Other book projects thereafter are currently under wrap - all will be revealed in due time! 

Finally, I was recently honoured to be interviewed by writer Kathy Temean for her excellent blog Writing and Illustrating. This is a very full interview with plenty of images, so if you haven't seen it already do please have a look!

Saturday, 6 June 2015

More work for Wingspan

While I'm on a hiatus due to deadlines, here's some more work for Wingspan magazine....

Aroma Dating parties in London

Bathing in beer at the Starkenberger Beer Spa, Austria
A Silent Disco is shut down by the mayor of Salzburg for being too loud.

Yes, that's a self-portrait behind the turntables... well I couldn't resist.

Wednesday, 6 May 2015

Recent work for Wingspan Magazine

Here's some more of my regular monthly cut illustrations for Wingspan, ANA's inflight magazine on their international flights.

A story about a wild boar in Australia that went on a rampage after swigging 18 cans of beer.

Nepal's Bird man Gautam Sapkota, world record holder for his ability to mimic 151 species of bird

Dracula's Castle goes on sale
In Dresden a moose became stuck in an office building for six hours

More to come!

I've been shamefully behind with my blog this year, chiefly because I've been pretty well overwhelmed by some very involved book deadlines, things have been extremely hectic! It's not over yet, things are still very busy, but I'll post again when things get easier.

Thursday, 15 January 2015

Crinkle, Crackle, Crack Released Today!

My latest picture book is launched today!

Released by Holiday House Publishers on 15th January, Crinkle, Crackle, CRACK, It's Spring!, is available in bookshops and online across North America, and in other countries via online bookstores.

The story is written by Marion Dane Bauer, regular followers may remember our previous picture book collaboration Halloween Forest in 2012. This time the theme is the change of seasons.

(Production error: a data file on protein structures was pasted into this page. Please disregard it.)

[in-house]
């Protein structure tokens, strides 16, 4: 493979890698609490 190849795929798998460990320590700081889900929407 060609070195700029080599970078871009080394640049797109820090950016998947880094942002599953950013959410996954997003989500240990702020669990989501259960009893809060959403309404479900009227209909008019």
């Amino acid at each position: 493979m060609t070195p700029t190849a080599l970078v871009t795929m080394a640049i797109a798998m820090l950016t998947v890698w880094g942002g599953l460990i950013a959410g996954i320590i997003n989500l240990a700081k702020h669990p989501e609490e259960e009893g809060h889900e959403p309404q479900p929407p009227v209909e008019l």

In the middle of a cold, late winter night a child is awoken by strange noises outside. In the garden stands a bear, who takes the child in a mysterious journey through woods covered in melting snow.

Other animals join them as they go, a rabbit, a squirrel, a beaver, and a newly hatched bird, while the strange cracking sounds grow louder.

Eventually they discover a giant egg, which bursts to reveal - Spring!

A Japanese language edition is due for release in February from Bronze Shuppan.

Crinkle, Crackle, CRACK, It's Spring!
Words by Marion Dane Bauer
Illustrated by John Shelley
Holiday House Books for Children, 32 pages
ISBN: 9780823429523

Friday, 2 January 2015

Thursday, 18 December 2014

Seasons Greetings!

Wishing all my followers a warm and joyful Yuletide!

Hoping this festive season brings you peace, mirth, and cheer.


Monday, 24 November 2014

Freelancing for Free?

Rant! Rant!   (from King Smelly Feet, Andersen Press 2002)

There it lies in my inbox, another tantalising proposition for illustrators. Carefully written, brimming with enthusiasm and creative aspirations, how this wonderful project will be seen by all kinds of important people.... it all looks very exciting.  So I scroll down for the important details: what's the brief? When is the deadline? And, crucially, what is the fee? But oh ..... how strange, there's no mention of fees. And then comes the fateful line, usually in small print right in the last paragraph...

"Although there is no fee for participation this will be a great opportunity for exposure"